"I think it's not fair to misrepresent someone about whom we have historical documentation," Trento said.

The main point experts emphasize is that this is a work of fiction. Parts may be presented as historical fact, but even those portions may have been twisted to fit the author's story.

Asked if there was anything positive they could say about "The Da Vinci Code," experts said the book has increased interest in exploring questions of faith.

"It's a good news, bad news thing," Landres said. "The danger of the book is most Jews don't know enough about Christianity to make a judgment about 'The Da Vinci Code' or even 'The Passion of the Christ.' The good that is coming out of it is more Jews are admitting to themselves and to others that there is much they don't know. The next step is to sit down and study these documents, like the New Testament, and then to build relationships to non-Jews to make that study meaningful."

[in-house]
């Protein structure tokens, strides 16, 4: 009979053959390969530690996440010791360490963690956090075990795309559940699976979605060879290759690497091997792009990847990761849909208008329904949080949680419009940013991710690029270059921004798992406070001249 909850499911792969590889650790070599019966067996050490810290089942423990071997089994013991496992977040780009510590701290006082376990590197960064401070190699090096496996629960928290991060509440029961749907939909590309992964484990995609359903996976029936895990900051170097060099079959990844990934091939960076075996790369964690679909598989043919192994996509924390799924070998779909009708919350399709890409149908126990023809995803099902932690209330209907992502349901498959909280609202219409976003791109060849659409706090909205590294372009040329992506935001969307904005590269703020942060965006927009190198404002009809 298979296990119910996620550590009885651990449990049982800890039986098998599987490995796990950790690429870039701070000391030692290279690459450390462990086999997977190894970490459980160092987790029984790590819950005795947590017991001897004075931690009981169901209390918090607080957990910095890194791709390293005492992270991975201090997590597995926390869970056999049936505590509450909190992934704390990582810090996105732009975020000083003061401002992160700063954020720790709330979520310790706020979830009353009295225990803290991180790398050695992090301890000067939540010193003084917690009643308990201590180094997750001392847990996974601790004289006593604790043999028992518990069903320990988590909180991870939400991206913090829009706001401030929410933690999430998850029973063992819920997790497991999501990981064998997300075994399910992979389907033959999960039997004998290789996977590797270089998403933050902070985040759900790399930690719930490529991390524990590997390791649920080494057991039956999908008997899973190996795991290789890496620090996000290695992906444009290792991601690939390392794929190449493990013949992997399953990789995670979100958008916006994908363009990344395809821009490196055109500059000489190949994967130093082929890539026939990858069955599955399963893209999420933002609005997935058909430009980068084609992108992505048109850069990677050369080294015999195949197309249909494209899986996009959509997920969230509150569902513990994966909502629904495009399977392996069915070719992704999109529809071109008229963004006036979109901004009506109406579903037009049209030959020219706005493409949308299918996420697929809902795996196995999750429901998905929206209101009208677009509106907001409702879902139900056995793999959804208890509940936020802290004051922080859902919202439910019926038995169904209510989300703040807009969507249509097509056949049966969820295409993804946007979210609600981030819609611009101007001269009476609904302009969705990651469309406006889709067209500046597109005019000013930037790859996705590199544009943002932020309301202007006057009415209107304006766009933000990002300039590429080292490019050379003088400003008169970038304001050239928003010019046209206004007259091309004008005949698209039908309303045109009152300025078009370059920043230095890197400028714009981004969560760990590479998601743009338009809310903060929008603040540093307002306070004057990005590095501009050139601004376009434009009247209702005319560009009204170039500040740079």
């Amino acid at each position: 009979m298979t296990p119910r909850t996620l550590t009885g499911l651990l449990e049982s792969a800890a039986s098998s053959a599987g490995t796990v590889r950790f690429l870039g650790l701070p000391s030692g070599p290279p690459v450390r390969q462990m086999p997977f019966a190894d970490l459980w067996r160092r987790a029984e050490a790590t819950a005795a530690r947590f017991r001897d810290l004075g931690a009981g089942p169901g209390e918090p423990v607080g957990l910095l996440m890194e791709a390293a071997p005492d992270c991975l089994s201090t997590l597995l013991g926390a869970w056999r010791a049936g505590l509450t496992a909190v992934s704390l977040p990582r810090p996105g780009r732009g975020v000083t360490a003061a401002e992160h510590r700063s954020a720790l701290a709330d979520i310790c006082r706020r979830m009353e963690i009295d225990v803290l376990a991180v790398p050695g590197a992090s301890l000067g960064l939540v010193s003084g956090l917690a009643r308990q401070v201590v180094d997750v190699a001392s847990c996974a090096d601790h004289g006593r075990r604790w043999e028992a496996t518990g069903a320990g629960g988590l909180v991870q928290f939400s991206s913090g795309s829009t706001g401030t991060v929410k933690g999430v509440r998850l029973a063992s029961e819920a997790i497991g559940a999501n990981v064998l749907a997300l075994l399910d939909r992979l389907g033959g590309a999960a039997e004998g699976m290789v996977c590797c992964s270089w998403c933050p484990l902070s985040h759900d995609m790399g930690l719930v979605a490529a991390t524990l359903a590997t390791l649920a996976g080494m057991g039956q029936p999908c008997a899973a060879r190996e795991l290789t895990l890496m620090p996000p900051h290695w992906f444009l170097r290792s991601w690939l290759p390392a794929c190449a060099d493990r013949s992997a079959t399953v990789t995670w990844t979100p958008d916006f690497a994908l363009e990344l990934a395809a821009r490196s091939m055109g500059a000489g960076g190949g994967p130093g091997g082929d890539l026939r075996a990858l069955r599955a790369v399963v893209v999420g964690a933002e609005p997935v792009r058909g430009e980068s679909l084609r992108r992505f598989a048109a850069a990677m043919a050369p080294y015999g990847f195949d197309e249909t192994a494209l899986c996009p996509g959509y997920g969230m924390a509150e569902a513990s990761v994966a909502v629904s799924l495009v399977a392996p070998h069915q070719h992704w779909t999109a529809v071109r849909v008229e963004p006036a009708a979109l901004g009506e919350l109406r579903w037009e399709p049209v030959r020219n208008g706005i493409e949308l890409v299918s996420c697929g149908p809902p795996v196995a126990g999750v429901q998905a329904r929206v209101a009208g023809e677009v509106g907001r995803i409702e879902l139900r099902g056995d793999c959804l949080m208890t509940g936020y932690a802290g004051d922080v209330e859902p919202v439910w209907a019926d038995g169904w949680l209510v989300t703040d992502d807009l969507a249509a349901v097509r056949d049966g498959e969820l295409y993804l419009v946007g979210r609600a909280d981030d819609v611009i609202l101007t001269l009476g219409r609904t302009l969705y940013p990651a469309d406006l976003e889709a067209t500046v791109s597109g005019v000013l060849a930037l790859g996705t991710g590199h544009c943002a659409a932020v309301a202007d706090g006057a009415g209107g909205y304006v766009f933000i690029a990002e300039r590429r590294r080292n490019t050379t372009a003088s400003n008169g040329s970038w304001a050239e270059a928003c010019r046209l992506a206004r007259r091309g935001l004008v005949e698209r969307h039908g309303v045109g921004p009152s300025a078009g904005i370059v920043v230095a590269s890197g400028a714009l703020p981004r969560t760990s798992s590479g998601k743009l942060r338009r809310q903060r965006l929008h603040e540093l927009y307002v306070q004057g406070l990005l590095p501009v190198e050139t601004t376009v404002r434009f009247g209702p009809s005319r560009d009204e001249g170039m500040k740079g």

On May 10, from 7:30-9:30 p.m., the University of Judaism will hold a panel discussion on "The Da Vinci Code," called "Unraveling Fact From Fiction." Tickets are $20. For information, call (310) 440-1246.